02. Juli 2013 · Kommentare deaktiviert für Tunesien, Lager Choucha Schließung, Fahamu Newsletter · Kategorien: Tunesien · Tags: ,

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1st Jul 2013

STOP PRESS: Choucha closes

Contributed by Oliver Tringham.

The Tunisian office of UNHCR and the Tunisian Government pushed ahead with the closure of the Choucha Refugee Camp on Sunday, 30 June 2013.  On Friday, 28 June, there was a picture of a digger destroying the lavatories at the camp. Like so much with UNHCR Tunisia, it seems a strange way to behave: normally, you would wait for people to leave before demolishing a site.  UNHCR uses demolition as a tool to get people to leave.

In a similar vein, Dalia al-Achi, UNHCR Regional Public Information Officer in Tunisia – when speaking to Emily Parker of Tunisia Live – has talked about resettlement in a third country as a ‘protection tool.’

We have already witnessed UNHCR Tunisia’s carrot-and-stick approach to managing refugees. This applied particularly to those who had been declared refugees at Choucha. Once UNHCR began putting pressure on the group of some 300 who had become ‘failed asylum seekers’ to leave the camp (from 24 October 2012), the others were told categorically that their resettlement prospects would be impaired if they spoke to, let alone helped, the refugees who had been refused status. The promise of resettlement was also used as a tool to gain the refugees’ co-operation, even when some of this group were not going to be included in the quota to be resettled.

UNHCR representative Ursula Schulze Aboubacar arrived in Tunis in September 2011. Shortly afterwards the camp’s first closure date was announced – for the end of that year. Ghaddafi was captured and killed in October 2011, and many of the Libyan refugees had already returned and other camps had closed. It seemed as if Tunisia’s refugee problem could be quickly resolved, however it took longer than expected to work through the large numbers of Refugee Status Determination cases, and Mme. Aboubacar should surely take responsibility for the failings of this process, some of which were presented to the UN Human Rights Council in May 2013.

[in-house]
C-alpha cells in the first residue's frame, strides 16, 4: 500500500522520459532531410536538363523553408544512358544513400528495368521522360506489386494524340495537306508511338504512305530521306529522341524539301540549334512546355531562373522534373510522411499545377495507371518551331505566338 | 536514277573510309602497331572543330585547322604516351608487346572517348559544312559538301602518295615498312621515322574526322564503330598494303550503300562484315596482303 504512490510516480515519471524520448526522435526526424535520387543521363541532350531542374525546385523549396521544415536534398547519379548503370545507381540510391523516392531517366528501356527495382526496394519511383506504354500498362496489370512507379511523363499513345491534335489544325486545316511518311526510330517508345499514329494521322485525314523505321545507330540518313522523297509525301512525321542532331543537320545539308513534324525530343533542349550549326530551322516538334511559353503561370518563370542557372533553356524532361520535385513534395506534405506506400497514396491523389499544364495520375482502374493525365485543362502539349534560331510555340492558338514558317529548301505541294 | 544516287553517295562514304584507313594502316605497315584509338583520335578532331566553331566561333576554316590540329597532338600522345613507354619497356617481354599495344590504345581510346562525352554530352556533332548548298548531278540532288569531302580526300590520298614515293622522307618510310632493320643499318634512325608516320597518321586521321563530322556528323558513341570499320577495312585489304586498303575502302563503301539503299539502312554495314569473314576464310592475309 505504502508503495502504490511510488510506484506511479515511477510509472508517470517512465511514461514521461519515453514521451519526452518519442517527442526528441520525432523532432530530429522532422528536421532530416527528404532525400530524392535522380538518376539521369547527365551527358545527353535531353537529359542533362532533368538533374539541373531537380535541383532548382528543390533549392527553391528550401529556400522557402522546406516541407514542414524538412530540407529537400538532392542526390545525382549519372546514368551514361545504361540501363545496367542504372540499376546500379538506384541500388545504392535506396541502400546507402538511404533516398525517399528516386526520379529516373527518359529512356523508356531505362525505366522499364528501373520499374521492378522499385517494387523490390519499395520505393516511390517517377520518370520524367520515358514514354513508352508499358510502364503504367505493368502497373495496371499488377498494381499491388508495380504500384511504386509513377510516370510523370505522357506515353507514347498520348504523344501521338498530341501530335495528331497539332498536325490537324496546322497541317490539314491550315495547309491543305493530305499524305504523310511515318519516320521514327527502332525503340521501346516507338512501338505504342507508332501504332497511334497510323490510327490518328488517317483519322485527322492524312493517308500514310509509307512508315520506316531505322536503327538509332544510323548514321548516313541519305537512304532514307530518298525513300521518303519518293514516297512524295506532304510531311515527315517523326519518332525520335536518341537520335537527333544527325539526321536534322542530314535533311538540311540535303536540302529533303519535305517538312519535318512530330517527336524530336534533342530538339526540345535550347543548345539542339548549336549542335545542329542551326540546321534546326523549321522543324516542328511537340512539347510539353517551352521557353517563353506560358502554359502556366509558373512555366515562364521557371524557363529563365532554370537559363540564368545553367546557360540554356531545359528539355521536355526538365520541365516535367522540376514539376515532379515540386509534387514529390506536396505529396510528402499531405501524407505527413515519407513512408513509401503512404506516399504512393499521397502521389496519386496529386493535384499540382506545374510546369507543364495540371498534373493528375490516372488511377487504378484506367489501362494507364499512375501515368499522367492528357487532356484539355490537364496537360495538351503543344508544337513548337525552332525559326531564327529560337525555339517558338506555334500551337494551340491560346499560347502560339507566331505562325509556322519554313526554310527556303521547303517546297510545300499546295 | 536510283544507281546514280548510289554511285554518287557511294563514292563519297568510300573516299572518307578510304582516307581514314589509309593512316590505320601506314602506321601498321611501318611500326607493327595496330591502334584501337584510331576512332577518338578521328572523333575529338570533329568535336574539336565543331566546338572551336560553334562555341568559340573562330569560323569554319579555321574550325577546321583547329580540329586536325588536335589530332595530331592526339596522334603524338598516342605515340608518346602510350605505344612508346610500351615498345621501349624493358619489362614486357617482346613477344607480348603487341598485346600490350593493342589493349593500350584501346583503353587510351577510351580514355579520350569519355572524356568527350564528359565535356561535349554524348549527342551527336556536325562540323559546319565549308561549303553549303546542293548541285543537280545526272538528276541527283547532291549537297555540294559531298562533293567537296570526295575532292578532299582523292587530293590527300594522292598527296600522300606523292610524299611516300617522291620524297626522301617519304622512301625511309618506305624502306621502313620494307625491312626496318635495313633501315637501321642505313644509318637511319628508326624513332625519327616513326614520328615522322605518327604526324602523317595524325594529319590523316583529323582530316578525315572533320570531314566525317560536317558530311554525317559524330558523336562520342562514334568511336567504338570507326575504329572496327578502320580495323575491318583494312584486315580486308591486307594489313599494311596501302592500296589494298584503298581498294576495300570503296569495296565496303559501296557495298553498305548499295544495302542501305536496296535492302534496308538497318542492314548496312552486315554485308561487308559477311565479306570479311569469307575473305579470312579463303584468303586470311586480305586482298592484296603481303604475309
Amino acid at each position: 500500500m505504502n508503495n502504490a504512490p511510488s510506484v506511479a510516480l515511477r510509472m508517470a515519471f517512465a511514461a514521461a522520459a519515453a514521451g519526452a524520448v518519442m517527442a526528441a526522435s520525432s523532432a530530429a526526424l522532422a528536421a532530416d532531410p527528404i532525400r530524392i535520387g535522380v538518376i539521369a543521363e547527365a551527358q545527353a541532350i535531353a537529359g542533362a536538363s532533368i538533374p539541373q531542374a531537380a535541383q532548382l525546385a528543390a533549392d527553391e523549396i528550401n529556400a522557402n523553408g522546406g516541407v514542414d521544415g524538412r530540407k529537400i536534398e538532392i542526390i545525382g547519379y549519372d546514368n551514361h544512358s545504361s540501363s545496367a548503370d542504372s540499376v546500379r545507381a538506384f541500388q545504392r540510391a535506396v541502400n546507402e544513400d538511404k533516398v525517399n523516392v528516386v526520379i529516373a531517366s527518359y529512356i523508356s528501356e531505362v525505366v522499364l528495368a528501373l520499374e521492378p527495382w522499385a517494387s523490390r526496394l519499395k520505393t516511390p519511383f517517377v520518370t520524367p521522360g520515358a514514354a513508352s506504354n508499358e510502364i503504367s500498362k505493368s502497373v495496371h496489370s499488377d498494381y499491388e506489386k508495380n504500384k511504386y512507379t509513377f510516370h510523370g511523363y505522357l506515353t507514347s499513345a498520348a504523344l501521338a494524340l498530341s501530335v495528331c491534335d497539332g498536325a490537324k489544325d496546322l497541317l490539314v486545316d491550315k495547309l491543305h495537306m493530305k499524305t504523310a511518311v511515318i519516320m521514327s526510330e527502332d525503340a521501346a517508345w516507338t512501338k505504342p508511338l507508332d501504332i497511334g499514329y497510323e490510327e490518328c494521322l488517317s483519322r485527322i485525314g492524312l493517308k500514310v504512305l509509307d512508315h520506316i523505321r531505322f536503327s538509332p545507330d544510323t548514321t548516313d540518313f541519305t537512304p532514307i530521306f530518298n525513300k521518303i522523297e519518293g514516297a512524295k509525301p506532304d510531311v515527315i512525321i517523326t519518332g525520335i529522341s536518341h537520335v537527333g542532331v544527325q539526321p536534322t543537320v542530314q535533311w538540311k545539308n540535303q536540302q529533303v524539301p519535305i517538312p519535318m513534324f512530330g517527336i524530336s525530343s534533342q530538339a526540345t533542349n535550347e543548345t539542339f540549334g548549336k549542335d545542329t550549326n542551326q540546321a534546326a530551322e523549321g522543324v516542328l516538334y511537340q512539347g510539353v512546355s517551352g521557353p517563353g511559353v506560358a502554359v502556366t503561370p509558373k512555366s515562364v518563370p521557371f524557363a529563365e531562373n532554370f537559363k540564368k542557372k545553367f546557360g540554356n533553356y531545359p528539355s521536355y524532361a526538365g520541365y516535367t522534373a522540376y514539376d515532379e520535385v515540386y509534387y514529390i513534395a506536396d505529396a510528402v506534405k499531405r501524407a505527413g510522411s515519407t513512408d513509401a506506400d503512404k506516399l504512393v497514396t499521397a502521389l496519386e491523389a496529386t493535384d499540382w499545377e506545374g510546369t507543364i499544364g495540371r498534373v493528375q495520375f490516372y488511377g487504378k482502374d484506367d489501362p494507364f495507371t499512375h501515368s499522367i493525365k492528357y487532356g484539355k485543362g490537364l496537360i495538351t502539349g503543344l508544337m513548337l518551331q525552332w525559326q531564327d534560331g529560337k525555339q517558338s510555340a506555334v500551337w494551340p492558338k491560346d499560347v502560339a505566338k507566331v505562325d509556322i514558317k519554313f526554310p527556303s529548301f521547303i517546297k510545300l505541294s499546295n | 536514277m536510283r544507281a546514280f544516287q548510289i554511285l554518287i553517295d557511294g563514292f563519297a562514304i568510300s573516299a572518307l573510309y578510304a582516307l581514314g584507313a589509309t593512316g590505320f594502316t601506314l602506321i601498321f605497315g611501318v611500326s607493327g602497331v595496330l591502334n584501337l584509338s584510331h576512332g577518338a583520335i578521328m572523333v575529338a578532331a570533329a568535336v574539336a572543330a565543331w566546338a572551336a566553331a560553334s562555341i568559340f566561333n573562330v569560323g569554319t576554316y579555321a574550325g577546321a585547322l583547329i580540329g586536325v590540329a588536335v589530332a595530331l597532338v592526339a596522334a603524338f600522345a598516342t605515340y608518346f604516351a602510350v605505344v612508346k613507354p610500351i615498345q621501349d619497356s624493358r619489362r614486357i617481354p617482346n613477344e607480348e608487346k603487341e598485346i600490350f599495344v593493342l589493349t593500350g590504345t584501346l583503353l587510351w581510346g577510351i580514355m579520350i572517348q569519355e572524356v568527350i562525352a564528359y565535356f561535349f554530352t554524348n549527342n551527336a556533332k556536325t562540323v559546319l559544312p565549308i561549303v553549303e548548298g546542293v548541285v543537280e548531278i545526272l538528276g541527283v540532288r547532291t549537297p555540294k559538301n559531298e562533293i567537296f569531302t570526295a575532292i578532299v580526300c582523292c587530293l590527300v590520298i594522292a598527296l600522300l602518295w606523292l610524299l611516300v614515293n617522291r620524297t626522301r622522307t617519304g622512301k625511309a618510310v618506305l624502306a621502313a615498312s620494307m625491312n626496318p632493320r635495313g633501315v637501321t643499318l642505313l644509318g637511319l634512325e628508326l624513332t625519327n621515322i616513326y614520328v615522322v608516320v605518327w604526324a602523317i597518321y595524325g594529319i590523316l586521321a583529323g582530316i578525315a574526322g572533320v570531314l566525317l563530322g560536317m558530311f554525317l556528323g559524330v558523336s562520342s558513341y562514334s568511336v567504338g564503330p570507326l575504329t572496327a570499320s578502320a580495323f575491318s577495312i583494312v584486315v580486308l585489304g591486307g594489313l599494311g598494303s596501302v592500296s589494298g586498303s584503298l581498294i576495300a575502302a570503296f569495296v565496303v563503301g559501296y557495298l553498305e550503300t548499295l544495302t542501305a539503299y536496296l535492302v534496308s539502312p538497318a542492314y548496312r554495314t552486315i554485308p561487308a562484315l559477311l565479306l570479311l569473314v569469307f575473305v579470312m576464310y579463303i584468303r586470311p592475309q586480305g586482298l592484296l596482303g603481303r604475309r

In fact, the process of resettlement also took much longer than foreseen, notwithstanding UNHCR’s Global Resettlement Solidarity Initiative. The latter was brought to an abrupt end in Tunisia on 1 December 2011, with the announcement that anyone claiming refugee status after that date would no longer be eligible for resettlement. This seems to have been a response to the fear of a flood of ‘economic migrants’ heading for Choucha from sub-Saharan Africa. In fact, just one Ghanaian has turned up at the camp with the hope of finding an easy passage to resettlement on the streets of gold. A number of refugees who had been stuck for months on the border between Tunisia and Libya were, however, deemed ineligible.